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About Tumblrweed

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  • Birthday 06/23/1994

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    Moves around.
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    Freelance translation

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  1. Hi izzyruth92! I don't know what stage of planning the TAAAP is in for these discussions, but do you know when/how they're planning to host these discussions? Like if they're considering Discord or Zoom or something on their website. I saw that there was a question about how people responding to this questionnaire would be able to participate, so I understand that they might not have decided on the particular method as of yet. Just curious about the range they're considering.
  2. Thanks for sharing, Mark! I've been trying to look up sources for where the assertion that love doesn't appear in Western society until recently is from, since I want to have a solid foundation when I try to explain it to the people around me, but I'm having mixed results when I try to look up love in anthropological studies. Do you have any links or titles of books/aticles that you can point me to that explore that idea? Hey aro_elise! If you wanted to read the book and have someone to discuss each chapter with, I'd be all for discussing it here!! Sorry about the late reply, Qim ^^;; Like Mark said, you could buy it off Amazon. I'd like to add that most libraries also take requests for books to add to their collection, so you could try requesting it if your local library doesn't already have a copy. With COVID-19, I know libraries are closed in most--if not all--areas right now. I'm pretty lucky to live in an area with robust library services, like an online e-book collection, and I recognize that not everyone has that. If you don't want to spend money on it, and if it's not possible to get it through the library right now, it might just be a title to add to a reading list for now. Hope you're doing okay!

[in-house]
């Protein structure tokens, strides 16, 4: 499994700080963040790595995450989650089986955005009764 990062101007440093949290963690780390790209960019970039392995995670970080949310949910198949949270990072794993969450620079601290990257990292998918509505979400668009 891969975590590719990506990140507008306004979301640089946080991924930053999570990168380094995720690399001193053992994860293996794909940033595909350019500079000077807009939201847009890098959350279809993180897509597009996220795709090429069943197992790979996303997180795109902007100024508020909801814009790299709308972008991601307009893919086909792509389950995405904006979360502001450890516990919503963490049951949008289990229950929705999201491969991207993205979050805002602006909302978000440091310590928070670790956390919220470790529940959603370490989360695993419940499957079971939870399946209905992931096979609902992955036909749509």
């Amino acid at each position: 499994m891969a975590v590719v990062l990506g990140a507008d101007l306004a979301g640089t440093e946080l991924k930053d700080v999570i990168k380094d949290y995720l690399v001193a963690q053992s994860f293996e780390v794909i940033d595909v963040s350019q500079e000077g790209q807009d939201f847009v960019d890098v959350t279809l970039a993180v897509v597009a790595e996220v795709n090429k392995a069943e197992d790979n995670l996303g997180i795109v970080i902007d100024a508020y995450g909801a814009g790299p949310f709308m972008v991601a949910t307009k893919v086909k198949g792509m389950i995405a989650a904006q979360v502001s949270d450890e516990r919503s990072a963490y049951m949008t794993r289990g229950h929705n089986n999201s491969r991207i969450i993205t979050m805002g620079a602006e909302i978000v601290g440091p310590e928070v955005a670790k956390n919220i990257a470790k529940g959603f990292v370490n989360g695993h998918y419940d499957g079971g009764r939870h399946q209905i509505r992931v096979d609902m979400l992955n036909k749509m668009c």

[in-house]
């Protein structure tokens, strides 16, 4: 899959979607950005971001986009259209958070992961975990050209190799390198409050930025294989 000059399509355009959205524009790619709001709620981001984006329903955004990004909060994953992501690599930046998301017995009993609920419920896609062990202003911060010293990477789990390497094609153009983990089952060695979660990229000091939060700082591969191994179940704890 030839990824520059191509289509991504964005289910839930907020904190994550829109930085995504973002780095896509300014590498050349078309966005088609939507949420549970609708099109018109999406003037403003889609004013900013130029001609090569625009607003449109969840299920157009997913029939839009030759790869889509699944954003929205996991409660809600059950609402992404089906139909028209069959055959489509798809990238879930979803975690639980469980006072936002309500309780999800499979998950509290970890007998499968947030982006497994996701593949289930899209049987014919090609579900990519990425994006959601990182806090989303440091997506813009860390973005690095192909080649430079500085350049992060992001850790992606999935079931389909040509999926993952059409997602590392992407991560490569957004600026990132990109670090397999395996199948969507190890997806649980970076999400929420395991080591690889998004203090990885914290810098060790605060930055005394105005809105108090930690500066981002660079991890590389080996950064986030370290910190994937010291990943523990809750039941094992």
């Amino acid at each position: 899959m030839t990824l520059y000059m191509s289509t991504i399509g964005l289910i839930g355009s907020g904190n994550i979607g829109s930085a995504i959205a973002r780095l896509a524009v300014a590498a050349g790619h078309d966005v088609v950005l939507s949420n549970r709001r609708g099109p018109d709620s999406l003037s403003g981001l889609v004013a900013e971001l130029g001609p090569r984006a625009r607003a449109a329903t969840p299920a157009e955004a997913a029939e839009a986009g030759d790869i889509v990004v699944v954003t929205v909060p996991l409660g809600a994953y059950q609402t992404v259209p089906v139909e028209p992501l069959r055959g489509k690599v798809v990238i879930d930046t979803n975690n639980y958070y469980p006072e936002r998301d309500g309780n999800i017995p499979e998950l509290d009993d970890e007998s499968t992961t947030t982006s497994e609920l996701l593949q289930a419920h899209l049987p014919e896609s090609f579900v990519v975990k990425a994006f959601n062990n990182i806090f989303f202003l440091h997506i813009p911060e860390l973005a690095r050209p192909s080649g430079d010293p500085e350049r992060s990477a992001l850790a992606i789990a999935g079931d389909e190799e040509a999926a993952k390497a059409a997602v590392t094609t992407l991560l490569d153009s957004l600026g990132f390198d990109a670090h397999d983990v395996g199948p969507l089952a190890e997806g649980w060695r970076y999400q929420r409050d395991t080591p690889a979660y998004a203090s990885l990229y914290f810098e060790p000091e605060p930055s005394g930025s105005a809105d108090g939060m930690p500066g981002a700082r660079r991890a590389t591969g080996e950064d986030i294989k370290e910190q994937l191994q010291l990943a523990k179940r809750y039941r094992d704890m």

3. I just finished reading the book today, and I'm still glad I picked it up! Looking up information on the author confirmed for me that she has a worldview that jives with me (feminist, trans-friendly, fat positivity), which might be why I found the ideas in her book easy to digest. I think some ideas in the book will be difficult for different groups of people to agree with, for different reasons. I think this book would interest anyone who wanted to explore the history behind how heterosexuality (and the rise of sexual orientation and sexual identity as concepts) became what it is today. Blank covers a wide variety of topics, including the origins of the terminology, the biological aspect (or lack thereof) of heterosexuality, sex, heterosexual marriage, gender relations, romance and courtship, and sexuality in general. This necessitates some talk genitals fairly regularly, so it might be hard to read if that makes you uncomfortable. Often, she goes over how all of these topics have changed from the industrial revolution until now. Even if you don't end up agreeing with all her assertions, I think Blank provides a new perspective on some things people take for granted. And hey, if you're not sure whether it's something you're interested in, I'd say to give the introduction (or at least the end of the introduction, if the full intro is too long) a read, if you can!
  4. More specifically, I'm reading Straight: The Surprisingly Short History of Heterosexuality by Hanne Blank. As the author points out time and again, you can't understand sexuality without looking at heterosexuality and what the so-called "standard" was considered to be, so I took a chance and borrowed the e-book. Even then, I never expected to find vindication in the written form! It's been a wonderful read all around so far. Just tonight, I got so excited when I reached "Chapter 4: The Marrying Type" and came across this paragraph that had me SCREAMING (emphasis my own): "As difficult as it may be for us to believe today, particularly if we have had the seemingly involuntary, overwhelming experience of "falling in love," anthropological and historical evidence both suggest that falling in love is not actually something human beings are hard-wired to do but a behavior pattern that is learned. In cultures where there is no significant cultural pattern of experiencing romantic love, most people do not. Such a pattern did ultimately develop in the West, but for most of our history it was not part of the everyday experience of the average person." The book was published in 2012 and makes no overt references to asexuality or aromanticism as of yet, but I got! so!! pumped!!! And wanted to share this quote somewhere. I will definitely be doing some digging into any references I can find to see what research in anthropology and history Blank has based this paragraph on. What does everyone else think?